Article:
In this June 2011 photo, from left to right, Nick Anderson, Rick Anderson and Jeramie Mullis pose with a 143-pound blue catfish from Kerr Reservoir, also known as Buggs Island Lake, in Virginia. (Dallas Weston/Mecklenburg News-Progress via Associated Press)

The June 14 Food article “Has Congress given blue catfish a free pass?” reminded us that when money is the bait, Washington cannot help but go on a fishing expedition in search of a problem.

Like the introduction of the non-native species that overwhelmed the Chesapeake Bay, the free-flowing, swamp-soaked money that industries pour into Washington is flooding Congress with crony-capitalist solutions that only create more issues, not solve them. Why? Because as politicians are charged with raising millions of dollars for reelection each cycle, they look to interests they oversee to fill their war chests. When lawmakers inevitably reach the conflicting crossroads where public policy and campaign contributions meet, taxpayers and consumers suffer the consequences. Following a long day of fishing, after all, you’re either at the table or on the menu.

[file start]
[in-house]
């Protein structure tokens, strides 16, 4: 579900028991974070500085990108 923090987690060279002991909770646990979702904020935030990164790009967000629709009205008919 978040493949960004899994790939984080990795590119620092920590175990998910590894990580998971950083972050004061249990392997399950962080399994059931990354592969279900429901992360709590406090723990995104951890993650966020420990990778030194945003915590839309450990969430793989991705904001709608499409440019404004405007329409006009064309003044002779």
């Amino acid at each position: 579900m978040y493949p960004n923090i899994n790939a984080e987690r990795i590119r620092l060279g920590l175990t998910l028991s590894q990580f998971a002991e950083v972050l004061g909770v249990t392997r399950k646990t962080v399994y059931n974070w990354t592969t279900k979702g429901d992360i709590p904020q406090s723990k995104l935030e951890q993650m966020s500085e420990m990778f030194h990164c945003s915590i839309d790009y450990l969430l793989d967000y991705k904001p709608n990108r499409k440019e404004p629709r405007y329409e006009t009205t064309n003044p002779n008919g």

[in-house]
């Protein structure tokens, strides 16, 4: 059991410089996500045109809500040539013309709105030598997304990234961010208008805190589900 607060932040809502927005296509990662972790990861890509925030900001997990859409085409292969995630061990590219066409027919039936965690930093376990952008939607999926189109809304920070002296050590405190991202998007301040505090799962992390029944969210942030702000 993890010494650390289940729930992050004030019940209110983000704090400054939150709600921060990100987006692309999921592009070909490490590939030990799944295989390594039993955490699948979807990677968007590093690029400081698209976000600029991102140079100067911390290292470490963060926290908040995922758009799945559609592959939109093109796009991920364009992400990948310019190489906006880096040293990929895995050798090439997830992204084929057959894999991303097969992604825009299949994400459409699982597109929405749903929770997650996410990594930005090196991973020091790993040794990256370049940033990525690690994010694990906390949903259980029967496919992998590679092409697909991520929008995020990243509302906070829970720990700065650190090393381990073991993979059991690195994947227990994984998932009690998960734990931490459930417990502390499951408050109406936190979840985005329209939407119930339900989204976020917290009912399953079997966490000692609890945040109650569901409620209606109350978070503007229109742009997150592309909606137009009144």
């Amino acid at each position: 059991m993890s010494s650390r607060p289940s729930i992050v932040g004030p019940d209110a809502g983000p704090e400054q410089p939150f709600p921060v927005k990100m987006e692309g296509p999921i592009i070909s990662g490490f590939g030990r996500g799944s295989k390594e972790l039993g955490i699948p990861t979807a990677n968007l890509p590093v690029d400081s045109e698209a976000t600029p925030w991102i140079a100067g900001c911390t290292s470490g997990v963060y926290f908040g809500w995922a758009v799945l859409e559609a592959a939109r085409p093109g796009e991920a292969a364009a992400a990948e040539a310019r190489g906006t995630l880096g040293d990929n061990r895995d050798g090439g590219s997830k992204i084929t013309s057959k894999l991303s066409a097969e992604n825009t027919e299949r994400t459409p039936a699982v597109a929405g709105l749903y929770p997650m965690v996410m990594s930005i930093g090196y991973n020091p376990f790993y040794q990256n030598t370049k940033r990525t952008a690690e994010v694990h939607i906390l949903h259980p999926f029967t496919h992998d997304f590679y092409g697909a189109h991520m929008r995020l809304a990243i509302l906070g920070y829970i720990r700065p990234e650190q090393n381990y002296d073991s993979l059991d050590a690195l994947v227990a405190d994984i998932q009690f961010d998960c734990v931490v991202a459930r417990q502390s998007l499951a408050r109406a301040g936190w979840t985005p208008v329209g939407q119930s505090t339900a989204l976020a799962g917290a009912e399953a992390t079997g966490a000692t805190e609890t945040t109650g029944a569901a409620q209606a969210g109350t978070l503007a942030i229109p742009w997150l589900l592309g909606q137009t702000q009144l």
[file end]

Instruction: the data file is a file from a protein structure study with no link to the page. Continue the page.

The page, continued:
Our free-market system relies on innovation, such as transforming an invasive species into the hottest food trend, to solve complex problems. The foolish and wasteful redundancy in the Agriculture Department’s and Food and Drug Administration’s dual fish-inspection services — a handout to Southern catfish farmers who wish to avoid competition — is an archetypal feature of the cronyism that has trapped our economy in murky waters. When government picks winners and losers by repaying campaign contributors, we all pay the price.

William Gray, Washington

The writer is deputy communications director for Issue One.